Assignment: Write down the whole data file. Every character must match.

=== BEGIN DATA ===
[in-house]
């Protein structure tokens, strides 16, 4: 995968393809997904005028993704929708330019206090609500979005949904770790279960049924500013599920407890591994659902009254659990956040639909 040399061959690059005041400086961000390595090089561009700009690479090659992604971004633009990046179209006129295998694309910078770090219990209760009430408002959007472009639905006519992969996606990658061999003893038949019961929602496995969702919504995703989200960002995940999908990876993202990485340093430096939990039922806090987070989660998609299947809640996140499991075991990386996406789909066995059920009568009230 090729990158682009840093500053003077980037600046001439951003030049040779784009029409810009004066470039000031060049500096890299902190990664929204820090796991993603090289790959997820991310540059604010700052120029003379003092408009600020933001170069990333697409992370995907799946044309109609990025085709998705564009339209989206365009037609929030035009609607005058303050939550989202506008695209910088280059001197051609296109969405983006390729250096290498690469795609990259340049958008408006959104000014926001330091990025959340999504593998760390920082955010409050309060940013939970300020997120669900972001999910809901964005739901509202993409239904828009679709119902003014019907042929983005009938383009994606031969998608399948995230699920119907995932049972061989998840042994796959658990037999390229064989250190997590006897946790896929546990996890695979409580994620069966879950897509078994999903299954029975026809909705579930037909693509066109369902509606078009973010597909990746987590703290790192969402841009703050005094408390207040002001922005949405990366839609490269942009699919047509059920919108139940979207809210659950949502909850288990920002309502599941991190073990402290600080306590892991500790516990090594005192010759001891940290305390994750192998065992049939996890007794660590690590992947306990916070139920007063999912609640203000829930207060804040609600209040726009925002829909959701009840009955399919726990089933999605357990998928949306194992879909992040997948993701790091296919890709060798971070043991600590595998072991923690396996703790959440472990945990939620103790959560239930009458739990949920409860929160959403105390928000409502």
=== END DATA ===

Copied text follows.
[in-house]
């Protein structure tokens, strides 16, 4: 995968393809997904005028993704929708330019206090609500979005949904770790279960049924500013599920407890591994659902009254659990956040639909 040399061959690059005041400086961000390595090089561009700009690479090659992604971004633009990046179209006129295998694309910078770090219990209760009430408002959007472009639905006519992969996606990658061999003893038949019961929602496995969702919504995703989200960002995940999908990876993202990485340093430096939990039922806090987070989660998609299947809640996140499991075991990386996406789909066995059920009568009230 090729990158682009840093500053003077980037600046001439951003030049040779784009029409810009004066470039000031060049500096890299902190990664929204820090796991993603090289790959997820991310540059604010700052120029003379003092408009600020933001170069990333697409992370995907799946044309109609990025085709998705564009339209989206365009037609929030035009609607005058303050939550989202506008695209910088280059001197051609296109969405983006390729250096290498690469795609990259340049958008408006959104000014926001330091990025959340999504593998760390920082955010409050309060940013939970300020997120669900972001999910809901964005739901509202993409239904828009679709119902003014019907042929983005009938383009994606031969998608399948995230699920119907995932049972061989998840042994796959658990037999390229064989250190997590006897946790896929546990996890695979409580994620069966879950897509078994999903299954029975026809909705579930037909693509066109369902509606078009973010597909990746987590703290790192969402841009703050005094408390207040002001922005949405990366839609490269942009699919047509059920919108139940979207809210659950949502909850288990920002309502599941991190073990402290600080306590892991500790516990090594005192010759001891940290305390994750192998065992049939996890007794660590690590992947306990916070139920007063999912609640203000829930207060804040609600209040726009925002829909959701009840009955399919726990089933999605357990998928949306194992879909992040997948993701790091296919890709060798971070043991600590595998072991923690396996703790959440472990945990939620103790959560239930009458739990949920409860929160959403105390928000409502």